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Diabetes: Treating Minor Foot Infections

Diabetes makes it harder for the body to heal. Even minor problems, like a blister, can become infected. If not treated, infections can spread and damage nearby tissues. A hospital stay may be needed to treat it. Serious infections can result in amputations. Prompt treatment by your health care provider can help clear up infections and prevent serious problems.

Man sitting on exam table with healthcare provider examining his foot.

Get treatment

If your doctor finds a minor infection, you’ll be started on a treatment program.  The goal is to heal the infected area while keeping the infection from spreading.

  • Your health care provider will examine and clean the infected area.

  • You may be given antibiotics to fight the infection. Take your antibiotic according to the instructions on the bottle. Take all the medications you are prescribed, even if the sore begins to look better. If you don’t, the infection will not go away and may spread.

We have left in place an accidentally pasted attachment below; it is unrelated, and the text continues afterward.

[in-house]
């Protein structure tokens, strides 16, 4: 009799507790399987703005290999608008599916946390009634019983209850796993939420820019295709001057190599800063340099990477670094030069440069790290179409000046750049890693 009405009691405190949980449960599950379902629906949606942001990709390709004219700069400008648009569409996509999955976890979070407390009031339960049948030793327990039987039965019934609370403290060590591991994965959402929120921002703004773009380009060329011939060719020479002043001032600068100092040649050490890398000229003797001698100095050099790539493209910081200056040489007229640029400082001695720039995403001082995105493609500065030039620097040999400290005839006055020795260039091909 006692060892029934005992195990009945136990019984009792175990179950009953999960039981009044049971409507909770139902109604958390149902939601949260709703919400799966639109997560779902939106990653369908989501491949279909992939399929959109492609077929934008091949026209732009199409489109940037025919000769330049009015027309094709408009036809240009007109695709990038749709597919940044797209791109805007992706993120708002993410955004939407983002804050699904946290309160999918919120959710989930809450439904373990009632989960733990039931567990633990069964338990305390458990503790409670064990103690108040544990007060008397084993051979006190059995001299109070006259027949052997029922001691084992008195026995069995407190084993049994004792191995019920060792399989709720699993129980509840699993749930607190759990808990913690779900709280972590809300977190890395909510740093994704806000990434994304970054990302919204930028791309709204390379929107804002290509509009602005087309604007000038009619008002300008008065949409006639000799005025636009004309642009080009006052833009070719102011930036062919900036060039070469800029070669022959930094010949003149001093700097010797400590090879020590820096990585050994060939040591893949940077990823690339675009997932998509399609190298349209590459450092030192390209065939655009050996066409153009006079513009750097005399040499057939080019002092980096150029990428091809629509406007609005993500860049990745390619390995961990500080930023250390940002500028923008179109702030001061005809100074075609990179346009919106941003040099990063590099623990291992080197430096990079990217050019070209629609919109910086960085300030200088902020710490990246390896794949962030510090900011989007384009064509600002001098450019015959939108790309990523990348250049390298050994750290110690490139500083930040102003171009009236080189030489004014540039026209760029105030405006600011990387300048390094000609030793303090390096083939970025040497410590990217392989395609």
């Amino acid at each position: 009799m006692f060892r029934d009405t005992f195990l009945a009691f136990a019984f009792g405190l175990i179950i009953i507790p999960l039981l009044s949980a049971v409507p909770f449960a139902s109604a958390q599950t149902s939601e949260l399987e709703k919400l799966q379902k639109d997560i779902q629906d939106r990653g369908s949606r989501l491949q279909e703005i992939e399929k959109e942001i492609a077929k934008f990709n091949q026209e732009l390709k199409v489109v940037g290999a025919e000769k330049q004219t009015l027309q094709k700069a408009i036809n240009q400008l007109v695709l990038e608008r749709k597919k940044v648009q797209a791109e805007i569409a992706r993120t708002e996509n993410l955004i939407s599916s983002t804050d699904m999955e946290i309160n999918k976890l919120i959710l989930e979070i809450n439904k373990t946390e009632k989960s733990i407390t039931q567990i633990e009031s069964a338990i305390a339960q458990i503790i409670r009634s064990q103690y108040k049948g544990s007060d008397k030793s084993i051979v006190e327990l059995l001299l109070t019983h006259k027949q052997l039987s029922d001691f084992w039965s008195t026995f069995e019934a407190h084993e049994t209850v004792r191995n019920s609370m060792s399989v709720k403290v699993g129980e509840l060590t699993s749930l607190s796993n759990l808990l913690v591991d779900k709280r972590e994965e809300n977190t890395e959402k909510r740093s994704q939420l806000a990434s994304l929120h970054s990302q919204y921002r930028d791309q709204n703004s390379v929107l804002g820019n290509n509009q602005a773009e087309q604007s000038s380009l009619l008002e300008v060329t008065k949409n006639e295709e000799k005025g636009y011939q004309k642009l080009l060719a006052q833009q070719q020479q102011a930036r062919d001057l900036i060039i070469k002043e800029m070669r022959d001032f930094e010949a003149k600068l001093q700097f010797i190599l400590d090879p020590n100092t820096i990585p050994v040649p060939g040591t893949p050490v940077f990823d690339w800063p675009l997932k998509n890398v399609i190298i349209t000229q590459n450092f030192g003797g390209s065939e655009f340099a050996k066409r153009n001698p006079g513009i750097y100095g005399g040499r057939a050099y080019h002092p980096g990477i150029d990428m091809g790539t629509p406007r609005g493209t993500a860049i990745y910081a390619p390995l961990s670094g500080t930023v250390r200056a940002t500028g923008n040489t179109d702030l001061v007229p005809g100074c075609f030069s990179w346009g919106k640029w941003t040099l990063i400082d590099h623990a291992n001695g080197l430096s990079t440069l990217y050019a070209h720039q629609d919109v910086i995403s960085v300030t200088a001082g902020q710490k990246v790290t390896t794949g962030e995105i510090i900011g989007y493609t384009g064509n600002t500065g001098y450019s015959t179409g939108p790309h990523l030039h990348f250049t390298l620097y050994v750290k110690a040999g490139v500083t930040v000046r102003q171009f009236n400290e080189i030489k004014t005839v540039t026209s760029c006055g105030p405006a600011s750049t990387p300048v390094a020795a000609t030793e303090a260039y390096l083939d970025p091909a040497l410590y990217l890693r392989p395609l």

• You may be asked to keep the infected area dry.

  • In certain cases, you may be told to keep your feet elevated or to limit walking.

  • Follow any instructions you are given regarding changing bandages or soaking your foot.

Follow-up care

Even with antibiotics and other treatments, a foot infection may take a long time to heal. For best results, be sure to keep all your follow-up appointments. These help ensure complete treatment. They also allow your health care provider to make sure you’re healing properly.


When to call your health care provider

Call your health care provider right away if you have any open or infected areas on your feet. An infected area may be sore, look red, feel warm, be swollen, and have drainage.

Also call your health care provider if you have any of the following:

  • Corns, calluses, or bunions on your feet

  • An ingrown toenail

  • Itching or cracking between your toes

  • Constantly cold feet

  • Pain or cramps in your legs or feet while walking

  • Skin color changes



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